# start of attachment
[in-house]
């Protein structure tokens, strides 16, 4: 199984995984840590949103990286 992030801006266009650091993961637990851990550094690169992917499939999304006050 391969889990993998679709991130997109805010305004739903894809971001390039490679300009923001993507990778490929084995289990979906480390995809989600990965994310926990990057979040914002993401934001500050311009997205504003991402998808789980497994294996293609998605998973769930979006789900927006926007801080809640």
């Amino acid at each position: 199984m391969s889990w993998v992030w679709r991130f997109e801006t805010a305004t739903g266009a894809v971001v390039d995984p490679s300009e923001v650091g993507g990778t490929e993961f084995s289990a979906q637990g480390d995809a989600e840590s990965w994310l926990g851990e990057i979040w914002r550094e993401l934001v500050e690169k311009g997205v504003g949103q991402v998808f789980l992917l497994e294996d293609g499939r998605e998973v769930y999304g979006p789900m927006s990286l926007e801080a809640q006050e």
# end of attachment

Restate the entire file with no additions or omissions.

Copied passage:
[in-house]
């Protein structure tokens, strides 16, 4: 199984995984840590949103990286 992030801006266009650091993961637990851990550094690169992917499939999304006050 391969889990993998679709991130997109805010305004739903894809971001390039490679300009923001993507990778490929084995289990979906480390995809989600990965994310926990990057979040914002993401934001500050311009997205504003991402998808789980497994294996293609998605998973769930979006789900927006926007801080809640």
């Amino acid at each position: 199984m391969s889990w993998v992030w679709r991130f997109e801006t805010a305004t739903g266009a894809v971001v390039d995984p490679s300009e923001v650091g993507g990778t490929e993961f084995s289990a979906q637990g480390d995809a989600e840590s990965w994310l926990g851990e990057i979040w914002r550094e993401l934001v500050e690169k311009g997205v504003g949103q991402v998808f789980l992917l497994e294996d293609g499939r998605e998973v769930y999304g979006p789900m927006s990286l926007e801080a809640q006050e």